Sermon Passage: Acts 5:1-11
“But a certain man named Ananias, with Sapphira his wife, sold a possession. And he kept back part of the proceeds, his wife also being aware of it, and brought a certain part and laid it at the apostles’ feet. But Peter said, ‘Ananias, why has Satan filled your heart to lie to the Holy Spirit and keep back part of the price of the land for yourself? While it remained, was it not your own? And after it was sold, was it not in your own control? Why have you conceived this thing in your heart? You have not lied to men but to God.’ Then Ananias, hearing these words, fell down and breathed his last. So great fear came upon all those who heard these things. And the young men arose and wrapped him up, carried him out, and buried him. Now it was about three hours later when his wife came in, not knowing what had happened. And Peter answered her, ‘Tell me whether you sold the land for so much?’ She said, ‘Yes, for so much.’ Then Peter said to her, ‘How is it that you have agreed together to test the Spirit of the Lord? Look, the feet of those who have buried your husband are at the door, and they will carry you out.’ Then immediately she fell down at his feet and breathed her last. And the young men came in and found her dead, and carrying her out, buried her by her husband. So great fear came upon all the church and upon all who heard these things’” (Acts 5:1-11).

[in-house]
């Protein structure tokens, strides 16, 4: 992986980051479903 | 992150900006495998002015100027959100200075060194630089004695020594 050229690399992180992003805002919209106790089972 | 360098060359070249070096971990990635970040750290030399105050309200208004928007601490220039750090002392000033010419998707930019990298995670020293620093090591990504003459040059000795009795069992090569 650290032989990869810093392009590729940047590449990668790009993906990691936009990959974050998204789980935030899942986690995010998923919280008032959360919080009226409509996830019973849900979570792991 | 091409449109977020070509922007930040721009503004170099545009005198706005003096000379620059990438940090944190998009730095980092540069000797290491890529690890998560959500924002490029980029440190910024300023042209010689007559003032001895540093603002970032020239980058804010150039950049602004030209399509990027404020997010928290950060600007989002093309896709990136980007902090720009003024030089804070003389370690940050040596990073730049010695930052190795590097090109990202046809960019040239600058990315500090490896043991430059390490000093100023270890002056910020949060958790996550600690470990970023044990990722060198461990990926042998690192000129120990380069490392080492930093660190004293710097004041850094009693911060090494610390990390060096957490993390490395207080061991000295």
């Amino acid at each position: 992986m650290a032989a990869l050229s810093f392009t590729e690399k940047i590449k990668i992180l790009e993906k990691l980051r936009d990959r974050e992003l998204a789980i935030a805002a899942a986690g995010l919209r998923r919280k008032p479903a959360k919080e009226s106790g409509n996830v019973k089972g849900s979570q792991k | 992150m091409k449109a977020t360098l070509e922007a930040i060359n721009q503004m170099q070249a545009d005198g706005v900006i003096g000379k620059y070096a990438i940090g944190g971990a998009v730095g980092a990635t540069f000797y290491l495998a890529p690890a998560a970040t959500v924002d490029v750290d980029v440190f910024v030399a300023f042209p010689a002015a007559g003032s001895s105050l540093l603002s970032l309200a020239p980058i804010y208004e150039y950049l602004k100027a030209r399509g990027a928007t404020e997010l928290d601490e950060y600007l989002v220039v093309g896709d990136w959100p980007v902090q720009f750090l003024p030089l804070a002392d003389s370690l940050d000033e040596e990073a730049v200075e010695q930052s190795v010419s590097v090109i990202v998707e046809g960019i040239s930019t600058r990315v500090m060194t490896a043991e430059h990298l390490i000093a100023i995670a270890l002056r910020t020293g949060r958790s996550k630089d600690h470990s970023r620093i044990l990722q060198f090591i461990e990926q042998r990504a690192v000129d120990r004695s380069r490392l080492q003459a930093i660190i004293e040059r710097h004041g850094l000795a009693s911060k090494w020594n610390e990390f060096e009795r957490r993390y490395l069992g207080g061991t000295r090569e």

Our passage is the first paragraph in Acts chapter five, and Luke connects it to the ending of Acts chapter four. He visualized for us the state of the early Church in the two illustrations at the end of Acts four and the beginning of Acts five. These new believers clustered in Jerusalem, were converted Jews, who populated the early Church. Luke reported that they ate together in their houses, used the temple as their base for evangelizing Jerusalem, and found favor with the people there. These believers sold their possessions and shared with everyone who had a need. There was tremendous growth among their numbers for God added to the church daily those whom He saved (Acts 2:43-47).